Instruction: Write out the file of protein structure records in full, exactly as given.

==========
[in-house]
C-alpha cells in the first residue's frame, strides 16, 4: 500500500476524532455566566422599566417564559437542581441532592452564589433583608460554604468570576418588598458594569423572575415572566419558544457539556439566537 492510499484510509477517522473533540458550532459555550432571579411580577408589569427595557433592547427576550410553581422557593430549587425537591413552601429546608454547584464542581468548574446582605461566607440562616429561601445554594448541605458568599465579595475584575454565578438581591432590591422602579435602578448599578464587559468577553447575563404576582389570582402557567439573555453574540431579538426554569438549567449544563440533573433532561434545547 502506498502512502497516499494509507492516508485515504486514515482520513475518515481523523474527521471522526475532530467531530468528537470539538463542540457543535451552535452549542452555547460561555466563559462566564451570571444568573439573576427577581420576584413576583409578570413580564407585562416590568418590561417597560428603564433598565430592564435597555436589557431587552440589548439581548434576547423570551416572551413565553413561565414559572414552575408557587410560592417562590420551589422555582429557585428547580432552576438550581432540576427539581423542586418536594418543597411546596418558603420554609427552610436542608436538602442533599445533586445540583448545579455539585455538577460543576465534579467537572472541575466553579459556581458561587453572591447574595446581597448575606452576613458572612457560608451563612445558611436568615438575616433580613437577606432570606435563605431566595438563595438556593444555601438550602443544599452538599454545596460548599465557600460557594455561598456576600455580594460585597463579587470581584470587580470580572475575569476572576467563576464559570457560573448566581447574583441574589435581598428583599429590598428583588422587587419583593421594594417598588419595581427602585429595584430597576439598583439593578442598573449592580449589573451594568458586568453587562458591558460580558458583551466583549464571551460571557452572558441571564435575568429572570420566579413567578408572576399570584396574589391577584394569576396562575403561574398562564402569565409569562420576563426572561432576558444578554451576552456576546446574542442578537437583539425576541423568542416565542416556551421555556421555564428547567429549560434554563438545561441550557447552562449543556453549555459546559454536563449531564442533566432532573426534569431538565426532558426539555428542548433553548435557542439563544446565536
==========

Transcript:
[in-house]
C-alpha cells in the first residue's frame, strides 16, 4: 500500500476524532455566566422599566417564559437542581441532592452564589433583608460554604468570576418588598458594569423572575415572566419558544457539556439566537 492510499484510509477517522473533540458550532459555550432571579411580577408589569427595557433592547427576550410553581422557593430549587425537591413552601429546608454547584464542581468548574446582605461566607440562616429561601445554594448541605458568599465579595475584575454565578438581591432590591422602579435602578448599578464587559468577553447575563404576582389570582402557567439573555453574540431579538426554569438549567449544563440533573433532561434545547 502506498502512502497516499494509507492516508485515504486514515482520513475518515481523523474527521471522526475532530467531530468528537470539538463542540457543535451552535452549542452555547460561555466563559462566564451570571444568573439573576427577581420576584413576583409578570413580564407585562416590568418590561417597560428603564433598565430592564435597555436589557431587552440589548439581548434576547423570551416572551413565553413561565414559572414552575408557587410560592417562590420551589422555582429557585428547580432552576438550581432540576427539581423542586418536594418543597411546596418558603420554609427552610436542608436538602442533599445533586445540583448545579455539585455538577460543576465534579467537572472541575466553579459556581458561587453572591447574595446581597448575606452576613458572612457560608451563612445558611436568615438575616433580613437577606432570606435563605431566595438563595438556593444555601438550602443544599452538599454545596460548599465557600460557594455561598456576600455580594460585597463579587470581584470587580470580572475575569476572576467563576464559570457560573448566581447574583441574589435581598428583599429590598428583588422587587419583593421594594417598588419595581427602585429595584430597576439598583439593578442598573449592580449589573451594568458586568453587562458591558460580558458583551466583549464571551460571557452572558441571564435575568429572570420566579413567578408572576399570584396574589391577584394569576396562575403561574398562564402569565409569562420576563426572561432576558444578554451576552456576546446574542442578537437583539425576541423568542416565542416556551421555556421555564428547567429549560434554563438545561441550557447552562449543556453549555459546559454536563449531564442533566432532573426534569431538565426532558426539555428542548433553548435557542439563544446565536